How Taco Bell Inspired a Concerto about California’s Colonial History

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Mission San Jose in Fremont. Composer Gabriela Ortiz' new flute concerto, part of a mini-festival on Oct 2-3 in San Jose, explores U.S-Mexican connections through references to architectural elements, like the Camino Real's mission buildings and symbolic, touristy bells. (Rachael Myrow/KQED)

Bells feature prominently in Gabriela Ortiz’ new concerto for flute and orchestra inspired by El Camino Real—the Spanish colonists’ name for the ancient byway dotted with missions that stretched from the Mexican border all the way to Sonoma.

But the composer says the tubular bells and crotales are not really intended to bring the church bells of the old missions to mind, at least not in the direct sense. Instead, the composer’s intention is to satirize Taco Bell, the Mexican-style fast food chain, invented by an American in California in the 1960s, which famously uses a mission bell as a logo.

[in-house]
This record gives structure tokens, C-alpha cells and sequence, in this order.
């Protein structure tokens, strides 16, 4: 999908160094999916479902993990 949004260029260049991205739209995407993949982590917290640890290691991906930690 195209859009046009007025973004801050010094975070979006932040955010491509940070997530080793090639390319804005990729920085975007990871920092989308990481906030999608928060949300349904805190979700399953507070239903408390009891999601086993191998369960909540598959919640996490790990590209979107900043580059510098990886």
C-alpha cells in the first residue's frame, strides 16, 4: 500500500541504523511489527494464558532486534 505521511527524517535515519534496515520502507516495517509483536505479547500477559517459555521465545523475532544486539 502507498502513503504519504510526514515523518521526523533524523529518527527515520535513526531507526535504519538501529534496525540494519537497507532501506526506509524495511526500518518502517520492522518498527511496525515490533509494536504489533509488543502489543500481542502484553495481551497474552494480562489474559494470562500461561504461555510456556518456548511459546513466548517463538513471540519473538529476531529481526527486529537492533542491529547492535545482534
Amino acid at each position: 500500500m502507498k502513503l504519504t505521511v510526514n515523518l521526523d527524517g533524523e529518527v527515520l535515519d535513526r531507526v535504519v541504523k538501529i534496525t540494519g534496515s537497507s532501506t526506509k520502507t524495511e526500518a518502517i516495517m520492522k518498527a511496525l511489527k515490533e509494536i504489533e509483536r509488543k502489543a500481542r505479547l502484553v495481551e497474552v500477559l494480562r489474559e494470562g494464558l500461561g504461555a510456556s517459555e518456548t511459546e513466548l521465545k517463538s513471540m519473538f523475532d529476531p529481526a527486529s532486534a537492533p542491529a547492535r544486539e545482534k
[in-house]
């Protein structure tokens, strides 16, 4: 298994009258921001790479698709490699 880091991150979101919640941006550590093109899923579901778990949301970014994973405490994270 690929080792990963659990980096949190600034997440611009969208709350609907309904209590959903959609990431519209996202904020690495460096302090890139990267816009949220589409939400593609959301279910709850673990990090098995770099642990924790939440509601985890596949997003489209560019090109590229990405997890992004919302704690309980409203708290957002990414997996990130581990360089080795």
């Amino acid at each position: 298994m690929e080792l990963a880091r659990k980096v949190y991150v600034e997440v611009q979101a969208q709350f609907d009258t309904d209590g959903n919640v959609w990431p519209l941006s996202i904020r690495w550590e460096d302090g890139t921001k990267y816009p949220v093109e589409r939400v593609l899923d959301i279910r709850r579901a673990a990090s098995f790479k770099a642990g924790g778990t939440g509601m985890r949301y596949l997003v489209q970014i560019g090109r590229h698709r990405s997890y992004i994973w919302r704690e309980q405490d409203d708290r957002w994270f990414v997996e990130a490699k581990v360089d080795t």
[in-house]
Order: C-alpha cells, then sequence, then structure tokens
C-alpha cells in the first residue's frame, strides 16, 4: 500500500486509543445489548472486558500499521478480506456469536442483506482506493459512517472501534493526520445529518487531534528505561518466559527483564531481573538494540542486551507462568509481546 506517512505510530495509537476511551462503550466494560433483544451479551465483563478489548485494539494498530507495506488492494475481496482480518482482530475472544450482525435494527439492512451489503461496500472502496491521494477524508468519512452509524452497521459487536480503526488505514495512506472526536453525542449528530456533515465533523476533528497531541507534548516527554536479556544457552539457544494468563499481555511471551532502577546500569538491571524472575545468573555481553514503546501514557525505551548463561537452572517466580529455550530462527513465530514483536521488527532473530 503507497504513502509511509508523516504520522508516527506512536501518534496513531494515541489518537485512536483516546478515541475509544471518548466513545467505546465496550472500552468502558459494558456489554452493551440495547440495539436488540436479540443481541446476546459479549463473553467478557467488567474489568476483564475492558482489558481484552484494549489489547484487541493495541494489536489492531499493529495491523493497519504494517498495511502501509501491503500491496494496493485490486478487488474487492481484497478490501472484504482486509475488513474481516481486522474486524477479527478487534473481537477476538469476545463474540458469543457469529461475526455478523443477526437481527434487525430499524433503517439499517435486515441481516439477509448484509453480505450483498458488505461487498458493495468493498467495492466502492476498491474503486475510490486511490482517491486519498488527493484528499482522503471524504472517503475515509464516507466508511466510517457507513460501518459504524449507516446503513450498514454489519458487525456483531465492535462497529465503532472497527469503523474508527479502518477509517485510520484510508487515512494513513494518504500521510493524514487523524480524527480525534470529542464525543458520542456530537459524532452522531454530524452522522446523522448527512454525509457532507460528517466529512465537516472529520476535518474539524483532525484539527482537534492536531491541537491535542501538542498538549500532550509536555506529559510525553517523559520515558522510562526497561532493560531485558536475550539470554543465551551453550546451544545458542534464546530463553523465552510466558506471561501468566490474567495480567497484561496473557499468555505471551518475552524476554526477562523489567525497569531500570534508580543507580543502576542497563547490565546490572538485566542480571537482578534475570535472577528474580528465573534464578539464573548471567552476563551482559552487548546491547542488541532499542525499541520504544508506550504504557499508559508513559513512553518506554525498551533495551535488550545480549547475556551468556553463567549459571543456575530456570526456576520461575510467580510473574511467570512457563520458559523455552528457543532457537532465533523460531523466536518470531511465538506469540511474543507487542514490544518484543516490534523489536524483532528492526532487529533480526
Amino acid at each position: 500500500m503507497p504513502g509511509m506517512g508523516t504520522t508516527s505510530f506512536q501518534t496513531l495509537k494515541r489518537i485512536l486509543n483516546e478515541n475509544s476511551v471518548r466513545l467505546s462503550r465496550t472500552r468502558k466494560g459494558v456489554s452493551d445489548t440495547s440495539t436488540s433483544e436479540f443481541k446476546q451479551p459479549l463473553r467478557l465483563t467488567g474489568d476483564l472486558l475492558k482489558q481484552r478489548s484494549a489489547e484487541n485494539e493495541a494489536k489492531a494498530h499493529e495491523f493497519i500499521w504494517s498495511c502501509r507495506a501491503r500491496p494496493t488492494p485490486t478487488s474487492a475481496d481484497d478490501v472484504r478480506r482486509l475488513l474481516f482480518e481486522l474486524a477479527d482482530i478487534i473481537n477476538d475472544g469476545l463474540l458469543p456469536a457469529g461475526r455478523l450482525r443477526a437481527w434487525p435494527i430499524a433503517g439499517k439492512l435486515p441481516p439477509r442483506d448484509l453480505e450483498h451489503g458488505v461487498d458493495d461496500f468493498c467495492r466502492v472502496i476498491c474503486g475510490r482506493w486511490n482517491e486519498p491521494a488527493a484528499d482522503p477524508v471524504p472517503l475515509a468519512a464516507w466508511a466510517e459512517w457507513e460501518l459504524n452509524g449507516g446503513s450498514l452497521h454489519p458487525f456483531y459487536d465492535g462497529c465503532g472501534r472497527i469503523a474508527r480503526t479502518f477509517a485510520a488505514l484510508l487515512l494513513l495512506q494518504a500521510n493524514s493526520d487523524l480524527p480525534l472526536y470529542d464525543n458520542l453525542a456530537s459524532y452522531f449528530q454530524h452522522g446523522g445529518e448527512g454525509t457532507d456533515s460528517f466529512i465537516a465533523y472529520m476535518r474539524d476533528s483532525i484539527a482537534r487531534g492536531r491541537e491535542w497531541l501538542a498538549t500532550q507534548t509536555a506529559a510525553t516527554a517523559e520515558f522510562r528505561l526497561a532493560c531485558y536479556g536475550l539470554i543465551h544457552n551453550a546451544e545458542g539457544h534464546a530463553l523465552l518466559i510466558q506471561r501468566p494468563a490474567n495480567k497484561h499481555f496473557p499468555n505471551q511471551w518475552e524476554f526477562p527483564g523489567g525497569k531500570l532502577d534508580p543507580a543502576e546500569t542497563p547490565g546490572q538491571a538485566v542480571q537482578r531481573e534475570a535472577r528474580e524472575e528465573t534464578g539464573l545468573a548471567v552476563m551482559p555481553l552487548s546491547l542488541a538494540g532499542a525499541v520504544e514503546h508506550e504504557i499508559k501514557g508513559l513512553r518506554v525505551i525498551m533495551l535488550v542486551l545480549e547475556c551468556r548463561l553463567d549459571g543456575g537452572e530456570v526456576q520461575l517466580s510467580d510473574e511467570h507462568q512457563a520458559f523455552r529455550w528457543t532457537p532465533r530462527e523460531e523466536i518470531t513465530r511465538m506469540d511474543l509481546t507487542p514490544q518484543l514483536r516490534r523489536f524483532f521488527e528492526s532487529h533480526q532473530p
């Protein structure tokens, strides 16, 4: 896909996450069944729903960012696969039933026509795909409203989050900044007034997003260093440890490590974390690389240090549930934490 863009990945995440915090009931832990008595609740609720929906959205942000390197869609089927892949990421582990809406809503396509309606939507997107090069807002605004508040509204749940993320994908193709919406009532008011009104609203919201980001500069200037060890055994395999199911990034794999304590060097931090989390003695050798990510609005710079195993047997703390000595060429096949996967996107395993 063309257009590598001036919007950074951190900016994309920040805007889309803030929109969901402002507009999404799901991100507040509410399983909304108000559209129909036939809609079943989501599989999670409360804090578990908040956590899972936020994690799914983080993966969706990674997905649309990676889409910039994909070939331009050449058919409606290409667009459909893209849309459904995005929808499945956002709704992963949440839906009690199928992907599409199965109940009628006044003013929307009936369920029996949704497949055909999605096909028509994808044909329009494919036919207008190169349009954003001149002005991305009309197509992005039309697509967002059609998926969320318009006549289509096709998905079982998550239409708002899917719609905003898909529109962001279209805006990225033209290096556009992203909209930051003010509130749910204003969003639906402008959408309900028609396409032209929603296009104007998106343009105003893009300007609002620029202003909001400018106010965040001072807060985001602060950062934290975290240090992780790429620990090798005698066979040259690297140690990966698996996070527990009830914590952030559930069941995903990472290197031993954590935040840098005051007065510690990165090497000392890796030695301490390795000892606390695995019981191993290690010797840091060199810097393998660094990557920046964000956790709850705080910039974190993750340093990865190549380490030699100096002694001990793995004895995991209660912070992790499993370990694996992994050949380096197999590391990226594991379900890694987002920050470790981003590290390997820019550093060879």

“Think about the food in Taco Bell. Do you think that’s Mexican food? No. Nothing served in Taco Bell is really Mexican food. And it’s not American, either,” says Ortiz, who’s Mexican. “And this is the point. It’s not Spanish. It’s not Arabic. It’s not Mexican. It’s not Californian. It’s becoming something new.”

Composer Gabriela Ortiz (Courtesy of the artist)

Ortiz’ 16-minute work is a highlight of Camino Chronicles, a weekend-long cultural event happening in San José Oct. 1-3 that aims to upend entrenched, romanticized narratives about El Camino Real.

“We want to unpack how El Camino is traditionally portrayed as a golden land of passion and romance and adventure,” says event co-organizer Marcela Davison Aviles. Davison Aviles, who is based in the Bay Area, is the co-founder of Camino Arts, a non-profit that focuses on cultural events around the historic route.

The Taco Bell sign is one among several popular architectural elements to have grown out of a hodgepodge of Mexican and Californian influences the composer satirizes in her new piece.